When the Ginger Beer is All Drunk Up.

Perry was showered and ready for a Montana Cowboy Saturday Night of wild women, sweet liquor and the usual paraphernalia of a Montana Cowboy Saturday night. Unfortunately, Perry’s idea of what a Cowboy Saturday Night should consist of and his execution of that idea never seemed to coincide. Much to Perry’s frustration, one beer was all he needed to drink in order to see a ridiculously inebriated fool in the mirror, which squelched any need for more beer.

Truth be told, Perry did not belong among this barroom Saturday night crowd. It was something he understood intuitively, the way an alcoholic understands whiskey is his worst enemy. But what else was there? Just as there will always be Saturday night barrooms for lonesome cowboys, so there will always be whiskey for drunks. A universe is not made where what should be is what is.

On this particular Saturday night, Perry was sitting on a stool with his usual sixteen ounces of liquid malted barley on the bar in front of him, contemplating the image of a freshly showered, lonesome and uninebriated short guy in a battered and stained white hat that stared back at him. He was thinking that for once, he should let go, just slug back the bottle of Blue Moone Ale and then another and then another. He was thinking he should just reach over and pat the fanny of the rather too-tall blonde sitting on the stool next to him, slip his drunken arms around her slender, silken waist and say foolish drunken things. The sadness of the fact that he knew this would never happen prompted him to lift the bottle and take a good solid swallow.

“I been wondering if you was gonna drink that or not,” the too-tall blonde said. She was looking in the mirror at a stout, muscle-shouldered fellow wearing a battered and work-soiled white hat.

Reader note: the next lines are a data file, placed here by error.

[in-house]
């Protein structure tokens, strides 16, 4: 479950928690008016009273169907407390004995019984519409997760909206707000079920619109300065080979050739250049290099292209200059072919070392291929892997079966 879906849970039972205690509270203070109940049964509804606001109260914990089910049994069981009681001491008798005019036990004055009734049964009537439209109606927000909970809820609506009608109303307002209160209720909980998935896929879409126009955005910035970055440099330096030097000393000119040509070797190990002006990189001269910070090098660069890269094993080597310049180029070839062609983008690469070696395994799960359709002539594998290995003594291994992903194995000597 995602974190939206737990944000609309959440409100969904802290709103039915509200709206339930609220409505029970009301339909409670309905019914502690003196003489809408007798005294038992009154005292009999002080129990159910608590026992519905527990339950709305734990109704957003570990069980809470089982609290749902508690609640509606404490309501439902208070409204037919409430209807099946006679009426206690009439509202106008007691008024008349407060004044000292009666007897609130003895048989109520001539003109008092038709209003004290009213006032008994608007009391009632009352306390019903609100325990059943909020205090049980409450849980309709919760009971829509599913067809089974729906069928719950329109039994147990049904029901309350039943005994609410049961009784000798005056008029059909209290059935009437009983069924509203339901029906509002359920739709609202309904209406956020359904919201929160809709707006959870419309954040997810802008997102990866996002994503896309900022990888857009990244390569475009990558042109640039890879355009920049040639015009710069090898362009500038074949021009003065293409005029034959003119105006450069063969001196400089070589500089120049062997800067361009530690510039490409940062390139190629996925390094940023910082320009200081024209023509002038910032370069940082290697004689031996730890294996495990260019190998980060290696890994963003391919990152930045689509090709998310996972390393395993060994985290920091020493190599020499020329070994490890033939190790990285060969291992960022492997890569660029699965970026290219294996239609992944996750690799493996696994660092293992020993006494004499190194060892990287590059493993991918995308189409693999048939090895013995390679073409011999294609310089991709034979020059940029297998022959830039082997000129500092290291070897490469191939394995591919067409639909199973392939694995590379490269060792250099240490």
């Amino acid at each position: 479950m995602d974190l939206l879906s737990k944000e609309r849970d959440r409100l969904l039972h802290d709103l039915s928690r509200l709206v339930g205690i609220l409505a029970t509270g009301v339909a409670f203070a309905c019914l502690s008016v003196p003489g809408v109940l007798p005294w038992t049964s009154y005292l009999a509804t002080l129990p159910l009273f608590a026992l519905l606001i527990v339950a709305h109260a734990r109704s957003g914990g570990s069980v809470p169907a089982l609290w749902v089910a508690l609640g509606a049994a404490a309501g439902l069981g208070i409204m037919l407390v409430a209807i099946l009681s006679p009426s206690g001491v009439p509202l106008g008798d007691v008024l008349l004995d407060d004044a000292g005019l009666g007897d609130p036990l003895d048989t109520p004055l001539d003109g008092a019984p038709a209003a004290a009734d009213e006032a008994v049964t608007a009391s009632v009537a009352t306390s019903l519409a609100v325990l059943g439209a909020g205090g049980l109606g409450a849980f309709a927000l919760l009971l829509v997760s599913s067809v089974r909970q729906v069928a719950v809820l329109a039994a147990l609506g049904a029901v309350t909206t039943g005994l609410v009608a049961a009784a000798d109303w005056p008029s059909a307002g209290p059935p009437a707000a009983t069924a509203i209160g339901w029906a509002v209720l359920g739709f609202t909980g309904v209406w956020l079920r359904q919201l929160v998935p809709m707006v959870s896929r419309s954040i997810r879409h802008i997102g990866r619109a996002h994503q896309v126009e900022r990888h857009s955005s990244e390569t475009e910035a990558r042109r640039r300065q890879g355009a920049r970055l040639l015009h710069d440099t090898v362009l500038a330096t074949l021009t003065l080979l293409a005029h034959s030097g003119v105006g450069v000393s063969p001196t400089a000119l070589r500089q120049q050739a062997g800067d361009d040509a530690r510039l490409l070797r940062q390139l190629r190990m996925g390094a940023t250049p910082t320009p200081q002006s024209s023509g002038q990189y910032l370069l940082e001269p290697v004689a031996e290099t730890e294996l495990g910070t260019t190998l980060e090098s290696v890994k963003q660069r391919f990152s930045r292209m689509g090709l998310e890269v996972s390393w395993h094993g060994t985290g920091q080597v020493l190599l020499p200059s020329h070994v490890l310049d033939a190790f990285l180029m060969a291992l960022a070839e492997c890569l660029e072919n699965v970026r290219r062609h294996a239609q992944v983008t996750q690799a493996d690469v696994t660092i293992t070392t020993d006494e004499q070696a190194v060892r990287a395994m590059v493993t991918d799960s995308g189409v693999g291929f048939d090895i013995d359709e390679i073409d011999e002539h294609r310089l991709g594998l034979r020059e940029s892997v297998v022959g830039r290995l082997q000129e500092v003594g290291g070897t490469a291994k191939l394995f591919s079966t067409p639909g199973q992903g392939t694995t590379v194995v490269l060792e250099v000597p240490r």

“Whut?” Perry said to the mirror. The woman looking back at him from it had a long face with a nose that hooked down toward thin flat-line lips that almost could not cover a pair of beaver incisors. The eyes were china blue and a bit too intense.

“Just sayin,’ She said. “You been mooning that Blue Moone since you got here; and I was just wondering if it was an ornamentation or if you was gonna drink ‘er.”

Perry lifted the bottle, looked at it, and tipped another swallow as he tried to think of a good line to set the hook on this conversation.

The best he could think of was, “Well, what’s your poison?”

The hungry blue eyes closed and turned from the mirror. Then they were looking down at him from a mere two feet away. And Perry was the proverbial jackrabbit in the spotlight. He was stunned, all defenses down, all thoughts gaggling into nothing.

“Ginger Beer, neat,” the thin, pale lips said. And they quirked a lopsided smile.

There were probably a quite few things the slender, hook nosed blond could have said that would have released the jackrabbit. But as it happened, saying, “Ginger Beer, neat,” was one of them—that and the quirky, lopsided, toothy but toothsome grin were all that was needed as antidote to those intense, almost predatory, blue eyes.

“Well,” Perry said, “I don’t really like beer. I mean I like it, but. You ever seen yourself after a beer or two? Me, it aint a pretty sight.”